Story last updated at 2:11 p.m. Thursday, May 9, 2002

Guitarist brings Hawaii to the Bay
by Carey James
Staff Writer

photo: entertainment
  Photo supplied
George Kahumoku Jr. specializes in slack-key guitar  
Though the exact origins of Hawaiian slack-key guitar playing have faded into the past, the techniques used to mimic the traditional vocals of the islands are recognizable as Hawaiian around the world.

Singer-songwriter George Kahumoku Jr. returns to Kachemak Bay Friday to demonstrate these techniques and warm crowds with his personal interpretation of the slack key guitar.

A guitar player since his teens, Kahumoku studied with legendary singer-songwriter Kui Lee and developed a deep love and respect for Hawaii and the environment. He was exposed to music daily as a child, and specifically the slack key guitar, a legacy he says is present when he plays.

"When I'm playing a solo instrumental piece," he said in a statement about his work. "Especially on the 12-string guitar, or when I'm playing together with other players, I often imagine in my musical mind's eye all of the people in my family, grandparents, parents, brothers, sisters, aunts, uncles and cousins, who have had a great influence on my music - that they're all playing or singing along with me. I hope that my grandchildren will one day come to understand and play this music."

Slack-key guitar playing involves a special tuning and playing technique that produces a variety of sounds unlike those with traditional tunings. According to the Dancing Cat's Web site of Kahumoku's recording label, the unusual sounds come from guitar-finger techniques including the "hammer-on" technique that involves plucking a note and immediately fretting on that string to produce a second higher tone. Another technique is the "pull-off," produced by plucking a string and immediately pulling the finger off that string, sounding a second lower note that is either open or fretted by another finger. The result mimics Hawaiian singing, with its yodels and falsettos.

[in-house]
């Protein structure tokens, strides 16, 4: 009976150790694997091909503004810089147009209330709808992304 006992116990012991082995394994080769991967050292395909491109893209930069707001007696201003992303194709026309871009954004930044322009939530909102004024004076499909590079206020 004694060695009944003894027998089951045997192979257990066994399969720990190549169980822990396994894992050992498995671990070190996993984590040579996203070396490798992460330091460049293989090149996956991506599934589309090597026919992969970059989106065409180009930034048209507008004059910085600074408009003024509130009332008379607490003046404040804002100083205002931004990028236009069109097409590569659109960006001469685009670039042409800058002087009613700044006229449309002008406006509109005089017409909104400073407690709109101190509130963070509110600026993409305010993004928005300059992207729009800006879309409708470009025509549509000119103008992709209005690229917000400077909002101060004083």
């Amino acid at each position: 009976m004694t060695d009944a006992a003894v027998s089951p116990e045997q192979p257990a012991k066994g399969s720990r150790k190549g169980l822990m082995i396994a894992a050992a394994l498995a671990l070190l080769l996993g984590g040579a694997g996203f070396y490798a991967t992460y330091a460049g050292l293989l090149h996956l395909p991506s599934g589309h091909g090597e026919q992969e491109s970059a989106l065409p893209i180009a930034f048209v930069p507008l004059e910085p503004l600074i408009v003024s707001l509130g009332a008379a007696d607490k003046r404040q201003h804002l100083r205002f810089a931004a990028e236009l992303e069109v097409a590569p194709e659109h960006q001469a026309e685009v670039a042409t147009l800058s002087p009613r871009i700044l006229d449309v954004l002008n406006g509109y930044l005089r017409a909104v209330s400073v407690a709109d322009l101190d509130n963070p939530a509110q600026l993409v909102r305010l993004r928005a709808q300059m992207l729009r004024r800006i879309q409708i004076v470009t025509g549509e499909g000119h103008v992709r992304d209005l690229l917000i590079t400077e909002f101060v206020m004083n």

Other harmonics techniques and slides are also used. Though such common guitar techniques are traditionally used, slack-key guitarists modify the sound for themselves.

"It's a very personal kind of art, and it displays a lot of the person's feelings," Kahumoku said. "You can make it fit to the mood you're in. If you're feeling sad, you can make the notes really linger and cry. And if you're feeling creative, you can really take off. You can speed up the song and make it bouncy, or you can take a bouncy song and make it hypnotic and dreamy."

In addition to this week's performance, Kahumoku will give a slack-key workshop and Nancy Sweeney will teach a hula workshop on Friday, May 17 from 4-6 p.m. at the Susan B. English School in Seldovia. Kahumoku will perform at 7:30 p.m. that night at the school. Tickets are $15. Check with Seldovia Arts Council members for pre-sale prices or call 234-7614.